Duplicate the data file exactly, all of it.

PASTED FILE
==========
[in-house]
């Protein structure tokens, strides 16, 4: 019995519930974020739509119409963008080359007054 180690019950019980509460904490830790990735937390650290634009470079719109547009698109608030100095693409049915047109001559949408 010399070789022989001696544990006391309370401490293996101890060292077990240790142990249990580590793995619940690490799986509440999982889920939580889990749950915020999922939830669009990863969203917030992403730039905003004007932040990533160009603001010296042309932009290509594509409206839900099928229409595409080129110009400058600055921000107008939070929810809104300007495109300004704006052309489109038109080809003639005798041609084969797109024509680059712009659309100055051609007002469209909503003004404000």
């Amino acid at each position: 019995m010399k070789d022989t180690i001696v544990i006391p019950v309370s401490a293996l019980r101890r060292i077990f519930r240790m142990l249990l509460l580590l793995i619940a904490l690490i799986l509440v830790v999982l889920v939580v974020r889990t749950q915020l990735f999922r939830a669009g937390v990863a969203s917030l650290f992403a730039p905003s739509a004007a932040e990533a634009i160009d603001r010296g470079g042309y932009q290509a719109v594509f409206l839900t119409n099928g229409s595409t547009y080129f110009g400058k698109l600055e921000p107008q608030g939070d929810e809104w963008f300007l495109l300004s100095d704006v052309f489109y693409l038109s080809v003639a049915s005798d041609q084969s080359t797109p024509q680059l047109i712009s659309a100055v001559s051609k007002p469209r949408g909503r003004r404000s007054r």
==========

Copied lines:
[in-house]
């Protein structure tokens, strides 16, 4: 019995519930974020739509119409963008080359007054 180690019950019980509460904490830790990735937390650290634009470079719109547009698109608030100095693409049915047109001559949408 010399070789022989001696544990006391309370401490293996101890060292077990240790142990249990580590793995619940690490799986509440999982889920939580889990749950915020999922939830669009990863969203917030992403730039905003004007932040990533160009603001010296042309932009290509594509409206839900099928229409595409080129110009400058600055921000107008939070929810809104300007495109300004704006052309489109038109080809003639005798041609084969797109024509680059712009659309100055051609007002469209909503003004404000």
């Amino acid at each position: 019995m010399k070789d022989t180690i001696v544990i006391p019950v309370s401490a293996l019980r101890r060292i077990f519930r240790m142990l249990l509460l580590l793995i619940a904490l690490i799986l509440v830790v999982l889920v939580v974020r889990t749950q915020l990735f999922r939830a669009g937390v990863a969203s917030l650290f992403a730039p905003s739509a004007a932040e990533a634009i160009d603001r010296g470079g042309y932009q290509a719109v594509f409206l839900t119409n099928g229409s595409t547009y080129f110009g400058k698109l600055e921000p107008q608030g939070d929810e809104w963008f300007l495109l300004s100095d704006v052309f489109y693409l038109s080809v003639a049915s005798d041609q084969s080359t797109p024509q680059l047109i712009s659309a100055v001559s051609k007002p469209r949408g909503r003004r404000s007054r």